“Even with Surface, we created a premium product and premium brand and basically said you know what every OEM should create a lower priced model. We want to democratise things. I want to us to be proud of what we can do,” he says.

His lieutenant in India Anant Maheshwari weighs in and states that Microsoft has plans to launch the new LTE models of the Surface tablet which have already arrived in China, though their arrival is gated by mass-market demand.

Nadella is also very happy about what Microsoft is doing with mixed reality, a buzzword it uses for virtual reality and even the tools that come included as a part of Windows.

“What we are doing in gaming that’s a consumer for consumer franchise. We have doubled down on it in a big way whether it is Xbox live or mixer, game pass, PC or console gaming,” he says.

He also says that there are 100 million people using the paint application on Windows machines which has been a staple of the operating system for decades. With the latest release of the operating system, he talks about how he’s proud that Microsoft is enabling painters to join the mixed reality bandwagon.

      

Consumers offered more choice on IoT

Vodafone is going a bit IoT-crazy. The company has already launched a new range of IoT products and an accompanying consumer service. Now, the company has tapped into the growing interest in IoT and announced an agreement with TechData to integrate a range of IoT services.

The pan-European deal will allow resellers and systems integrators across Europe to access Vodafone’s value-added IoT services. This, in turn, will enable customers to integrate IoT into their own businesses.

Under the terms of the agreement, Tech Data’s IoT SIM-enabled devices, hardware and software will be able to be combined with Vodafone’s Managed IoT connectivity services for remote monitoring and control of industrial operational applications, mobile asset tracking, fleet management, building security, network access and worldwide device management solutions.

New opportunities

Victor Paradell, vice president, IoT & Analytics Solutions at Tech Data, said: “The agreement is a breakthrough as Tech Data is now able to offer a comprehensive, end-to-end Vodafone IoT connectivity solution across Europe.”

He welcomed the new agreement. “We’re excited to partner with Vodafone and help solution providers grow their businesses with new recurring revenue streams based on connectivity for IoT applications. Interest in IoT is stronger than ever, enterprise investment is increasing, and so is the number of IoT connections.” The rollout of the new service will start in the UK before the end of the year, with other services coming on stream in the new year.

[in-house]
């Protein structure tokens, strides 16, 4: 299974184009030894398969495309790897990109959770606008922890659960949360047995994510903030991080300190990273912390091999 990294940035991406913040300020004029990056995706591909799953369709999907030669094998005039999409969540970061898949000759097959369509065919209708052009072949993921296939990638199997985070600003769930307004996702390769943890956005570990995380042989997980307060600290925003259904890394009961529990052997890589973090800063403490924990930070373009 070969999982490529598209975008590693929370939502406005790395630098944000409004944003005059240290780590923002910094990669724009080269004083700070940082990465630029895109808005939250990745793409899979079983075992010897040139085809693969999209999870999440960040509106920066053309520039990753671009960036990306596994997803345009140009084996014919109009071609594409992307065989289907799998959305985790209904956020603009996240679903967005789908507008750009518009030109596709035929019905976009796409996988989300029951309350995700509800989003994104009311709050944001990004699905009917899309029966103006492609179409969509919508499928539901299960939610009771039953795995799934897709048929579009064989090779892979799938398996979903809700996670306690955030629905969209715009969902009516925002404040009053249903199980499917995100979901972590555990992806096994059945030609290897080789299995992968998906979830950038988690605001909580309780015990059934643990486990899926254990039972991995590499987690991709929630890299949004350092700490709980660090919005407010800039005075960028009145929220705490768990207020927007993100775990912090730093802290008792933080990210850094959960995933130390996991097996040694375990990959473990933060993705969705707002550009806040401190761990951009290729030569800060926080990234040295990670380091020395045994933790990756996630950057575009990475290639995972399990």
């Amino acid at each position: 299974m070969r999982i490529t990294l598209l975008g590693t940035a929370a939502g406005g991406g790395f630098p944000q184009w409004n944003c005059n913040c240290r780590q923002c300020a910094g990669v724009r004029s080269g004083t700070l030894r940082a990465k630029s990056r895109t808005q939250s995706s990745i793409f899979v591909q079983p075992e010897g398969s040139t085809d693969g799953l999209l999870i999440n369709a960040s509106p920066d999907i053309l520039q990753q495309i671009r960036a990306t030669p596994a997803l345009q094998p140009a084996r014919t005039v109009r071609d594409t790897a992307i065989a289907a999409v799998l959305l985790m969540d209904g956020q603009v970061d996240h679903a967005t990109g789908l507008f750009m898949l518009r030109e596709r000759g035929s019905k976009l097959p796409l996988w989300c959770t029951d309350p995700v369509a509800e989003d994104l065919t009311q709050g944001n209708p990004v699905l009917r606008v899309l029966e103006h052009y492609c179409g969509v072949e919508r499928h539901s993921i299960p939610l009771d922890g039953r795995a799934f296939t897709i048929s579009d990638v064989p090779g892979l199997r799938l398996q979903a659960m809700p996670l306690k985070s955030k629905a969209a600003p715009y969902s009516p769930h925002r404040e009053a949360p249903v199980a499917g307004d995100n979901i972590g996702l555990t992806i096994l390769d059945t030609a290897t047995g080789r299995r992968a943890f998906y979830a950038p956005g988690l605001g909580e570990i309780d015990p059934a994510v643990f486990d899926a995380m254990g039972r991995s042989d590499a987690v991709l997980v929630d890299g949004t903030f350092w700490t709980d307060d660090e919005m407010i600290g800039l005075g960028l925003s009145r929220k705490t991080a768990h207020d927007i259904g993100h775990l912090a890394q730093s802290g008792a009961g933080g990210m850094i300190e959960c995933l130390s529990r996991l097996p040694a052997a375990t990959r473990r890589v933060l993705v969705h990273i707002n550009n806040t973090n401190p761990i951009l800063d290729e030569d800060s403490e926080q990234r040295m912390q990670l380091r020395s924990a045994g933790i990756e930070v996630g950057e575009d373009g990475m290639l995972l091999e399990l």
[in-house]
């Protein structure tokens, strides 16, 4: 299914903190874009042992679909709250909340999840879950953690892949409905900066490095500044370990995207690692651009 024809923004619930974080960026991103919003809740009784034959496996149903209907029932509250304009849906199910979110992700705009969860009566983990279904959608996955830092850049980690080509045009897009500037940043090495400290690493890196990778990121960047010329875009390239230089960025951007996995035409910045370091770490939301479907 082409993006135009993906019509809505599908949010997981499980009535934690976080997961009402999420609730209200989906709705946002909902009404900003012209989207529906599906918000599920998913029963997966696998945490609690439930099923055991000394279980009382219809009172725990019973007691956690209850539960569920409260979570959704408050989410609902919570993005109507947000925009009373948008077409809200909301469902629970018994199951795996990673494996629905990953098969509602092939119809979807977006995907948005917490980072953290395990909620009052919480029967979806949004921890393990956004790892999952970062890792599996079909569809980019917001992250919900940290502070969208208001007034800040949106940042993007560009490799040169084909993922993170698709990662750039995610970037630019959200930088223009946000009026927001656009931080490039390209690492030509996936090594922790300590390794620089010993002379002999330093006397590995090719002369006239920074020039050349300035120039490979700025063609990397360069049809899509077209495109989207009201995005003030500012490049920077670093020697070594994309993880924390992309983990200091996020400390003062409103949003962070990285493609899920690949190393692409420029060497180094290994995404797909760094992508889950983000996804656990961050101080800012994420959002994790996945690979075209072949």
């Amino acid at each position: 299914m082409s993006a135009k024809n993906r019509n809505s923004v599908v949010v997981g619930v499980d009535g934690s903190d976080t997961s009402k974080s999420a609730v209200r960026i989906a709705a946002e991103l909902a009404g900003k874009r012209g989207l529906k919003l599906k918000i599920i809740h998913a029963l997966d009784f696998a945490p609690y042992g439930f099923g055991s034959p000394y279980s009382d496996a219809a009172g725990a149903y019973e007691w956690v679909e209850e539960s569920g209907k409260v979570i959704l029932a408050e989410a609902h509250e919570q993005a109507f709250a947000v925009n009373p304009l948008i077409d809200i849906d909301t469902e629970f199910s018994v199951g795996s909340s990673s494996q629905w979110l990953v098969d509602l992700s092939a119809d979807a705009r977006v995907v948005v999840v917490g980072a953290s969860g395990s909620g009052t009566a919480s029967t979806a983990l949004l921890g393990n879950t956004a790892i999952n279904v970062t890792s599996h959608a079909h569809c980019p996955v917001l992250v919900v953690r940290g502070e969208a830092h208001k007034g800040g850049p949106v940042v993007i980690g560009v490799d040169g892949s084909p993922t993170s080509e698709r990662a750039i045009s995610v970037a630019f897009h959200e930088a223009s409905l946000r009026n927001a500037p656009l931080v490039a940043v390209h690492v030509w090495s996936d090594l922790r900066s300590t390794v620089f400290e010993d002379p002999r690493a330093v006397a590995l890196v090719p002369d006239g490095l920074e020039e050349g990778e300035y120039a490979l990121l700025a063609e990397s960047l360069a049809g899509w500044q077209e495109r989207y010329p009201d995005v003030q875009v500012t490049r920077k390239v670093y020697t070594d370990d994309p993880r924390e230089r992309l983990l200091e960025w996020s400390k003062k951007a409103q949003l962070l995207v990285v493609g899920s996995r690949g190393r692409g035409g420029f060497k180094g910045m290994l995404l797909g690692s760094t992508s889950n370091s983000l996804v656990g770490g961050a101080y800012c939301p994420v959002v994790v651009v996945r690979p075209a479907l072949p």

Office 2007 still a popular choice for businesses despite security risks

You may be aware that Microsoft’s venerable Office 2007 is no longer supported as of last month, but that hasn’t stopped over two-thirds of businesses using the productivity suite.

According to a new report from Spiceworks, 68% of firms are still using Office 2007 somewhere in their business, even though it is no longer receiving any security updates (or indeed other patches).

As for the most commonly used version of Microsoft’s suite, that’s Office 2010, which 83% of firms are using. And it’s certainly not the latest Office 2016, which is only being used by 17% of businesses.

That said, there’s brighter news for Office 365, as 53% of companies are using the subscription-based offering, and a further 17% are planning to shift to the cloud-based suite within the next two years.

That rather dwarfs the amount of businesses using G Suite, Google’s rival online product, which is only used by 17% of organizations.

Ancient Office

The research, which encompassed IT departments across the US, UK and Canada, came up with a further very worrying nugget: some firms (3%) are even still using Office 97.

Peter Tsai, senior technology analyst at Spiceworks, commented: “Although they’re aware of the security risks of running end of life software, many IT departments haven’t had the budget, time, or resources required to implement new productivity suites and train end users accordingly.

“However, as IT budgets and staff begin to grow in 2018, more organizations will look to invest in newer cloud-based and as-a-service productivity suites with more resources to manage the transition.”

In other words, Office 365 is expected to be the biggest growth area among the various incarnations of Microsoft’s productivity suite, particularly when it comes to enterprises with more than a thousand staff members, Spiceworks observes.

      

Top 5 best infrastructure management services

If you run your own business, you no doubt use a ton of IT equipment and software on a daily basis, covering a range of purposes. And it’s very easy for all this stuff to pile up and become overwhelming.